The issue that public sector organizations face is that they find it hard to perform on all of these criteria. For a public sector organization, it can be hard to bring frequent value for most of the services they provide as the transactions are infrequent, sometimes once a year.
Thus, there are a lot of things to think about when deploying a mobile app. Most of the time, however, competing is not possible. Similarly, providing a good user experience is also difficult because most organizations lack the teams of engineers and designers required to do so.
To make matters worse, all mobile apps (whether they’re made by a government agency or if it’s Facebook or Google) suffer from the installation problem. That is, users need to download the app to use it. Not only is this yet another step in the user journey (which adds friction), it is also possible (likely even) that the citizen’s phone has no space for the app meaning that they have to delete apps to install new ones.
Realistically, it is unlikely that someone will delete an existing app to download a government app that they will only use once a year.
Conversational Apps To The Rescue
Conversational Apps are a potential solution.
Distinct from a mobile app, a conversational app is an automated messaging platform built within the website or messaging app (e.g. WhatsApp). Since they are already integrated into existing interaction channels, citizens do not have to download or install anything from their end to use a conversational app. It is readily accessible on the website or through WhatsApp.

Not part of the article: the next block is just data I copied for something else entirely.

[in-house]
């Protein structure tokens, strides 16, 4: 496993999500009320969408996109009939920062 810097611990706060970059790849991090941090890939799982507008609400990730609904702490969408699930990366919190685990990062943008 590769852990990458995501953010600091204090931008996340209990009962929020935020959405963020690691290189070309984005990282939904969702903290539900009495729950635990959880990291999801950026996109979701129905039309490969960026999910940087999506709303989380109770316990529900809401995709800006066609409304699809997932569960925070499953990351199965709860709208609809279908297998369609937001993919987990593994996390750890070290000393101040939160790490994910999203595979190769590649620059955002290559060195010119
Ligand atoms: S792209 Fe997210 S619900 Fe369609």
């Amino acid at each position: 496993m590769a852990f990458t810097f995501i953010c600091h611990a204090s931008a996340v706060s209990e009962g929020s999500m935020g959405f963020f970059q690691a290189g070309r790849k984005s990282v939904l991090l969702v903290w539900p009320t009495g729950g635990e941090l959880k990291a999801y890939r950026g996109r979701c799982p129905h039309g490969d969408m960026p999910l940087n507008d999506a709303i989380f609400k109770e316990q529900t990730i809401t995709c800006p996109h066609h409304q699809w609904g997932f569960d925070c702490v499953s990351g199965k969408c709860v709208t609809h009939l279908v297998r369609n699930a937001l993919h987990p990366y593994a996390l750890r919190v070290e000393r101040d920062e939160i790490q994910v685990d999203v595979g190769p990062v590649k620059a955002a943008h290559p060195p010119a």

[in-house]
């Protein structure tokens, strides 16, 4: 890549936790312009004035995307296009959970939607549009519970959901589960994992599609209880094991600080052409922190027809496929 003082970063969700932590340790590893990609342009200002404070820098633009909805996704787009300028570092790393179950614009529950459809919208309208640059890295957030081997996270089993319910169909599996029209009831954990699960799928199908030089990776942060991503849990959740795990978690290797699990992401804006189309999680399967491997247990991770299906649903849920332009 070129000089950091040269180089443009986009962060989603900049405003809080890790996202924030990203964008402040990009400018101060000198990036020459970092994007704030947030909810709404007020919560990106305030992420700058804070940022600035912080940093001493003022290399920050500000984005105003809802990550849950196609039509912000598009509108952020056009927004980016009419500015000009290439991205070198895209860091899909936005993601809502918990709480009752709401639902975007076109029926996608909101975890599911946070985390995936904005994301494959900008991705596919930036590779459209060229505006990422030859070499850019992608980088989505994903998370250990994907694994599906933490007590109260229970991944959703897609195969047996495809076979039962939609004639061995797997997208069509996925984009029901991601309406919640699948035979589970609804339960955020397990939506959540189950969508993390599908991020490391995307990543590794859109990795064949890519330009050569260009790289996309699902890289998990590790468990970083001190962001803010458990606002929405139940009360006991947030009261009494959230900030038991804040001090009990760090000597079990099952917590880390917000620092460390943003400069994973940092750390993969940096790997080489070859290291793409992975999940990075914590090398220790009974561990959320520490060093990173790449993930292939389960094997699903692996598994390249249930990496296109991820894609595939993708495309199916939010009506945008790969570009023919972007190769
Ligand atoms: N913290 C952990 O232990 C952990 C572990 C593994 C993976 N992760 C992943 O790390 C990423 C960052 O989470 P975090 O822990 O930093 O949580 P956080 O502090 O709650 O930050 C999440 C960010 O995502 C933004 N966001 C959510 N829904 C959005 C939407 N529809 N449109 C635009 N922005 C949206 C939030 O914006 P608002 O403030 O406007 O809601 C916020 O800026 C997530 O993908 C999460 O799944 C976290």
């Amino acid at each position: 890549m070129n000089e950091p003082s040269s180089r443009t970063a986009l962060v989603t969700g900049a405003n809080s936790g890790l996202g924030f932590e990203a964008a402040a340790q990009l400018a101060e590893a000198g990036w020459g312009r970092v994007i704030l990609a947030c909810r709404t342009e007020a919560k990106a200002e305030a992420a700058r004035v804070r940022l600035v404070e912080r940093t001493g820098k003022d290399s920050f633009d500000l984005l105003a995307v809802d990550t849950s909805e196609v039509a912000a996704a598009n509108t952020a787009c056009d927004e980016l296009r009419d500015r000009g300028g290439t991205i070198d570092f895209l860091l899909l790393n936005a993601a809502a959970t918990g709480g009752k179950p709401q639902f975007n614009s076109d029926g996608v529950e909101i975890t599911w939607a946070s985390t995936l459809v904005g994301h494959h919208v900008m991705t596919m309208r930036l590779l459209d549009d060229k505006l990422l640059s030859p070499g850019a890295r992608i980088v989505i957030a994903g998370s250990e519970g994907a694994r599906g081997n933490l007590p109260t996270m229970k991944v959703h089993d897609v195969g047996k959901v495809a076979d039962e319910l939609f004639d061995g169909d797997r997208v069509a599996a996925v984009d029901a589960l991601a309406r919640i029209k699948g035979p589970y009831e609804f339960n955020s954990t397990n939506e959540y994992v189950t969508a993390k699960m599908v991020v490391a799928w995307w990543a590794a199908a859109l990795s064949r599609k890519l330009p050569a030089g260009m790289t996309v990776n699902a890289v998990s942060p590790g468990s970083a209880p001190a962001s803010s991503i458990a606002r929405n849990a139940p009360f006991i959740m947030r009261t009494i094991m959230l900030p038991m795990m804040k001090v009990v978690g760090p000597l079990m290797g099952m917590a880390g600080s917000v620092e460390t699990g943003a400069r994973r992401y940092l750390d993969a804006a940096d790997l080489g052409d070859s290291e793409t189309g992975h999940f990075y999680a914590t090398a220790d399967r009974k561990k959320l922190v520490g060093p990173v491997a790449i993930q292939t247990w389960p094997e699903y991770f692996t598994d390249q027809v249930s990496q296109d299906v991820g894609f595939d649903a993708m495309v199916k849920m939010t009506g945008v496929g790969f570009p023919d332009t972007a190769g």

This addresses the issues of limited storage space and circumvents the need to provide frequent value to citizens.
Aside from being accessible on any device, conversational apps also provide a good user experience. The rely on a familiar interface that people are accustomed to using because of apps like WhatsApp, iMessage and Messenger; They are easy to use on mobile devices because texting is an inherently mobile-first means of interaction; And they are engaging because they reframe the citizen experience as a back-and-forth dynamic interaction where traditional apps tend to be one way information dumps.
These qualities make conversational apps a better option to deliver government services digitally.
Tactics in Deploying Conversational Apps